As Vice-Chair of the Progressive Populist Caucus of the Texas Democratic Party and almost a Truman-era, not just a Trumanesque, Democrat, I am right there up at the Center-Left split you and others are struggling to name.

I expect that both self-described progressives and populists from Texas can support a foreign policy coming from the great minds of, oh, Princeton. We did so for most of the previous and can do so for the present century.

The problem I see is our would-be hegemonic elite's almost perfect indifference to the domestic implications of their self-serving policies.

Their negligence includes, first, the constitutional character of our military institutions or, to put it bluntly, the lack of same:

We have no well regulated militia but, instead, a parody of Horse Guards Parade, The Admiralty and Whitehall. The NSA/GCHQ is "quartered" throughout our, now, deregulated telecommunication monopolies and indirect tax-farms.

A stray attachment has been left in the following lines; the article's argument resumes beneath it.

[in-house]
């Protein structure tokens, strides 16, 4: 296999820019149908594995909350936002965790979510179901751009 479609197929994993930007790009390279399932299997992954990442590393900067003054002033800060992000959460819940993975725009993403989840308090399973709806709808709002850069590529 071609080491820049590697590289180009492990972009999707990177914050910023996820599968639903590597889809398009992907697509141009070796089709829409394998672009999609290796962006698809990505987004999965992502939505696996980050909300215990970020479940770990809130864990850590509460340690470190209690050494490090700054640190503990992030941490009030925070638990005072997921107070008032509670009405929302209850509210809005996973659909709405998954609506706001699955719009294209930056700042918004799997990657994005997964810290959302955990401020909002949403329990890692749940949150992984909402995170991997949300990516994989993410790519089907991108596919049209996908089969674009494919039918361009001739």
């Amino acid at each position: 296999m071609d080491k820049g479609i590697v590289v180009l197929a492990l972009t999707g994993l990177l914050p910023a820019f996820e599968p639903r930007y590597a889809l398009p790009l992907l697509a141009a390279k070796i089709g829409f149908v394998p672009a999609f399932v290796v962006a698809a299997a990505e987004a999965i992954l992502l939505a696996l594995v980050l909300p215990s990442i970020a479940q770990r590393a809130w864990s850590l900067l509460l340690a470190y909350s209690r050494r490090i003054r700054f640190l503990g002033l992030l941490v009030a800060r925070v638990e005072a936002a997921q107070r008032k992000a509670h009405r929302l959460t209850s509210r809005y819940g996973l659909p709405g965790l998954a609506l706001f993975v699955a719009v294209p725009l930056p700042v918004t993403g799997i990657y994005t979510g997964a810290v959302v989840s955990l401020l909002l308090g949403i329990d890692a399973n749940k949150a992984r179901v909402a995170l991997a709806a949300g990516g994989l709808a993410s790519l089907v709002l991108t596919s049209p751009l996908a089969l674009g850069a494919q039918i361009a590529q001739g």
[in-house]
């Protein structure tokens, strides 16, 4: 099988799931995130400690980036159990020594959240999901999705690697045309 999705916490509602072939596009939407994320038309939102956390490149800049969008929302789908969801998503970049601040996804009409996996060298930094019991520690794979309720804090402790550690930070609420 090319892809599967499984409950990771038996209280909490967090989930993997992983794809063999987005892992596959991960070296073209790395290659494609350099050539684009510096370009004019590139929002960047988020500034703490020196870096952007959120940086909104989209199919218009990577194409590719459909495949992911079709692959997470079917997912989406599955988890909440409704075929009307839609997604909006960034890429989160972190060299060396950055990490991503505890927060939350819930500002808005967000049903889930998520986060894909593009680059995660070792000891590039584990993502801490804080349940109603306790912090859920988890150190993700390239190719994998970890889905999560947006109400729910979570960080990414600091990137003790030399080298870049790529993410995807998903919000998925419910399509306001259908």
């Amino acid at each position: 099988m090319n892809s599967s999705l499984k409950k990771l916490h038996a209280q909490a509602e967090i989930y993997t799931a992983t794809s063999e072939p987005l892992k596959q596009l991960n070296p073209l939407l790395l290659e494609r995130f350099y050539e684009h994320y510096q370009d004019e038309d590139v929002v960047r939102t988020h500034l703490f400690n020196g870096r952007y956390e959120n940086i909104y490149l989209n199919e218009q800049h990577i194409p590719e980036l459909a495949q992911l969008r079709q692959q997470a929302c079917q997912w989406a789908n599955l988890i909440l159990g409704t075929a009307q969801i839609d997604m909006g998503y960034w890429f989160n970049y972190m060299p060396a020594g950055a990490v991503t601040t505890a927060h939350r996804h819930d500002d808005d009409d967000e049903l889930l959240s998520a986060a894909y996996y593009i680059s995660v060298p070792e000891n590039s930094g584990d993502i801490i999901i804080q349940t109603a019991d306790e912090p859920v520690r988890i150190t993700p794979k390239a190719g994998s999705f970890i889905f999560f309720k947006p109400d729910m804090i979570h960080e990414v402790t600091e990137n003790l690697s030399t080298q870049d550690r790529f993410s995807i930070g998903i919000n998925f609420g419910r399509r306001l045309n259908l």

So, I cannot imagine why Democrats of any ilk should continue to support this Neo-Federalist and Neo-Conservative wet-dream of Anglo-American military-economic institutions well outside of any constitution other than various, obscure MoUs between self-perpetuating factors managing international debt and derivatives left over from their failed but publicly indemnified post-colonial ventures.

Now that the Jim Crow elements of my party are firmly entrenched in the other party, why should the Democrats maintain a bi-partisan, "Jim Crow" coalition of "Moderate" Republican "industrialists" and "Conservative" Democratic land-owners, mostly now just government concession-tenders, not industrialists or agriculturalists at all?